It’s tempting to think that skating may have spared these guys from the crime and violence that claims so many young people in New Orleans. But when asked if that might be the case, Jarred pops his big smile and says, “Naaah. I wasn’t ever into that stuff.” He prefers to talk about his love of rock, in all forms (“I fuck with Nickelback,” he says), and photography especially.

Before he skated, Jarred played sports, but like everyone else, he hated being told what to do, and when. A neighbourhood acquaintance taught Jarred to skate, a hobby that synced surprisingly well to his love of film.

“I feel like skating opened my mind to a lot of other things. When I first started, I was in sports mode – and that wasn’t really creative. And when I started skating I wasn’t even into editing or anything – but now we’re making funny little videos of each other.” He pauses, lining up a shot. “I like it – rewatching what we do.”

Like Jarred, Jazz and Troy were good kids. With or without skating, they all avoided the considerable dangers of New Orleans’ streets. Skating just happened to come along and provide something special: the freedom that all the guys crave, plus a capacity for self-improvement.

A rooftop in the Central Business District, New Orleans, where skaters treat buildings as their personal playground.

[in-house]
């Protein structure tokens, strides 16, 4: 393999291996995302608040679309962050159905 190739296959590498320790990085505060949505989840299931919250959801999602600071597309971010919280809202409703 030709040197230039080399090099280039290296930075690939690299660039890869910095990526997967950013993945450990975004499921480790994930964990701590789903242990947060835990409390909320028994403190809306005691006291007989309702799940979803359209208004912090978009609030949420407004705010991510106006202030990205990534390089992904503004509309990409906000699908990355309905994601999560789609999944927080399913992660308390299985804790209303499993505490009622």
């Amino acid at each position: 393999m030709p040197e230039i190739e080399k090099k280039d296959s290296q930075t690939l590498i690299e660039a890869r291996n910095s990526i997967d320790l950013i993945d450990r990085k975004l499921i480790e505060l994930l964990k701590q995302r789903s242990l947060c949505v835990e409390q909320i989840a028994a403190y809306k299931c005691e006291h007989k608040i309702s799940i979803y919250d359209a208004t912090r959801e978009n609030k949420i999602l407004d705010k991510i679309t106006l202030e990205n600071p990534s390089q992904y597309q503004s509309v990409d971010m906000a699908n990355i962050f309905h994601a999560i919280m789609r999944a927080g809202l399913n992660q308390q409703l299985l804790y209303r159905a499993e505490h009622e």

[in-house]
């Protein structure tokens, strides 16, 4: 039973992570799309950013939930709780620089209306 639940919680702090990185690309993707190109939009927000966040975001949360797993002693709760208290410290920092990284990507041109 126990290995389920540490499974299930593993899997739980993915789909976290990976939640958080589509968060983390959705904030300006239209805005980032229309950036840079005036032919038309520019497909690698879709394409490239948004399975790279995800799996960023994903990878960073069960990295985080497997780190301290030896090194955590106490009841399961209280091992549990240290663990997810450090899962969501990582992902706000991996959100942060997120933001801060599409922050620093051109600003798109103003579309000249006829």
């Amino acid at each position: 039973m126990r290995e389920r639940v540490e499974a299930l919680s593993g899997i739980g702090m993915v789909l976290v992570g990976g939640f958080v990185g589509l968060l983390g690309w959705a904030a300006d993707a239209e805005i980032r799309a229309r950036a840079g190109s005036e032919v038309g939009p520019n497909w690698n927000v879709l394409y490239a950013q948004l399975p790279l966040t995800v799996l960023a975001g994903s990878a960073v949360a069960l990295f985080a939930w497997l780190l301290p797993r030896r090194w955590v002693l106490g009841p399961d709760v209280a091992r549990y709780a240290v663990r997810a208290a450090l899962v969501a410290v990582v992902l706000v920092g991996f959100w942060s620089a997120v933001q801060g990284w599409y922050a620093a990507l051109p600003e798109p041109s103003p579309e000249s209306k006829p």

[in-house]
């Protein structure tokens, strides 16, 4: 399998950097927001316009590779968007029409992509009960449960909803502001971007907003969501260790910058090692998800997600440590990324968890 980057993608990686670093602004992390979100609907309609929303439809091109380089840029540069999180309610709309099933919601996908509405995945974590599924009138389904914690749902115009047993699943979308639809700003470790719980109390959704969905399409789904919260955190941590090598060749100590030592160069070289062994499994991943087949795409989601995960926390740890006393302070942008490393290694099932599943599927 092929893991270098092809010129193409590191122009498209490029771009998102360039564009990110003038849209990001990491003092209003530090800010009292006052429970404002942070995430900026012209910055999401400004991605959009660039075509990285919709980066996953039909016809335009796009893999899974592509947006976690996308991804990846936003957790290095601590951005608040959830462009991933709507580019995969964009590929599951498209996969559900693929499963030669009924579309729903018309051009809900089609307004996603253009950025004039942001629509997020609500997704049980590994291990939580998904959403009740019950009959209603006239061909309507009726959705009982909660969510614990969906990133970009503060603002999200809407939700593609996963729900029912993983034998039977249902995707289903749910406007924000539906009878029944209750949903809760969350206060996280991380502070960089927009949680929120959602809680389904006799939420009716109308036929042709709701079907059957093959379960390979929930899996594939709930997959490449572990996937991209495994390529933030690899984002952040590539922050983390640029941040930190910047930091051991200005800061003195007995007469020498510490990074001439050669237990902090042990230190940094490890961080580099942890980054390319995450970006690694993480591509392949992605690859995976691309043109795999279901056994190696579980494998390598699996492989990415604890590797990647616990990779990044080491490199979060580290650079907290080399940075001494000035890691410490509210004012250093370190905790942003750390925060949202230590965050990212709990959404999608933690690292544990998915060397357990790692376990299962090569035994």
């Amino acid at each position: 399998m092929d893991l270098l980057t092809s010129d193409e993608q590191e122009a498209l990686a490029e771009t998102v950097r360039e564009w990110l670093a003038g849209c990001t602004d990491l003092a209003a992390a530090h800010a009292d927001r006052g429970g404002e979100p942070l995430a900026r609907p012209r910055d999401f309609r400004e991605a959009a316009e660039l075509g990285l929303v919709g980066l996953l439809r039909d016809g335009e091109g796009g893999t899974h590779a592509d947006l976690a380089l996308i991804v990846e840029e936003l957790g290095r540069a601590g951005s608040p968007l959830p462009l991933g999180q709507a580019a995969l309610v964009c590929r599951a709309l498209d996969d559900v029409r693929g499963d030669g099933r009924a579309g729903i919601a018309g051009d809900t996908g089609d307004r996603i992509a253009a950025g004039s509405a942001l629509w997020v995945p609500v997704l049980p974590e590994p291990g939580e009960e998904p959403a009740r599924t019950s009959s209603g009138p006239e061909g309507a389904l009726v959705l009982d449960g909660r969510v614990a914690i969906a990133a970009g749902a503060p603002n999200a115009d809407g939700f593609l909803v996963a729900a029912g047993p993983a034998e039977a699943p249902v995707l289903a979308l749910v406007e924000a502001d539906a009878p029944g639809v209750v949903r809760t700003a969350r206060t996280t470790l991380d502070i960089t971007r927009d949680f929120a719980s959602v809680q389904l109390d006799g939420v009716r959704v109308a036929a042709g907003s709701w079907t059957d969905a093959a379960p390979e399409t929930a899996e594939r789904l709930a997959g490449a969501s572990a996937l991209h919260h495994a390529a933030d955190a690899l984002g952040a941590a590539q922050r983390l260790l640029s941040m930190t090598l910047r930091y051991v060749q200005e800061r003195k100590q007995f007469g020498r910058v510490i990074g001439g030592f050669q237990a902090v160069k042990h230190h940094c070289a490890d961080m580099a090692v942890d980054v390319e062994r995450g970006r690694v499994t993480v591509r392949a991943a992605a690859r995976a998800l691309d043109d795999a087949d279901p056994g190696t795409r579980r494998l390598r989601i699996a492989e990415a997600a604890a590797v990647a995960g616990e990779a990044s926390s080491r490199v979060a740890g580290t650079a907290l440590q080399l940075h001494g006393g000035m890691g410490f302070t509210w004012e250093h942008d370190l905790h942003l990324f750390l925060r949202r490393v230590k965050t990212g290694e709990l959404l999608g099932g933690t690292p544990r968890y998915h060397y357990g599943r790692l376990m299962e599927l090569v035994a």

Jazz talks with friends Peyton and Dominic atop a nearby parking garage.

“Skating is fun as fuck,” says Jazz. “I like the vehicle. Doing tricks, going fast, all that. I like the feeling, the rush, you know. I’m free, I can do whatever I want. Plus, if you pay attention, skateboarding teaches you a lot of shit that’s not directly related to a piece of wood: fucking focus.” Troy nods. “Shit teaches you the art of putting in work.”

As everyone mumbles in agreement, another party bus rolls by, prompting more laughs about gentrification. In general, the guys don’t mind the new side to New Orleanians – they all agree the city feels safer post-Katrina. Their main gripe is with newcomers who take advantage of the city’s ‘anything goes’ attitude, only to then attempt to dictate the culture of their new home. It’s a particularly tetchy issue in a city that, more than anywhere else in the USA, has maintained deep, palpable ties to the folkways of the Caribbean and West Africa.

“First they vulture, then they fuck up the culture,” says Jazz. Anyone can live in New Orleans, he believes, but don’t choose to do so unless you love what’s fundamental to the city.

“There are people in this motherfucker complaining about beads on the ground for Mardi Gras,” says Jazz. “What? You better eat a dick. Go back to fucking Nebraska. If you ain’t come here for this shit? Man, you better get out of here, son.”

Troy agrees enthusiastically. He talks about living in Texas, where – like thousands of other New Orleanians – he and his family were exiled for a few years in the wake of Katrina. Troy hated that time. He says that in his heart, he kept longing for – holding out his hands to illustrate – “this”: these streets, this attitude, this city.

“I could live somewhere else, but it’s just not the same. You ever see Avatar? How the Navi are like, connected to the tree? The city [is] like the tree. We all connected to the tree.” A security guard emerges from One Shell, looks at the guys, walks back inside, and Troy breathes. “It’s forever our city.”

Watch Gnarleans on Wolf Council Films from 16 March.

This article appears in Huck: The Flying Lotus Issue. Buy it in the Huck shop or subscribe to make sure you never miss another issue.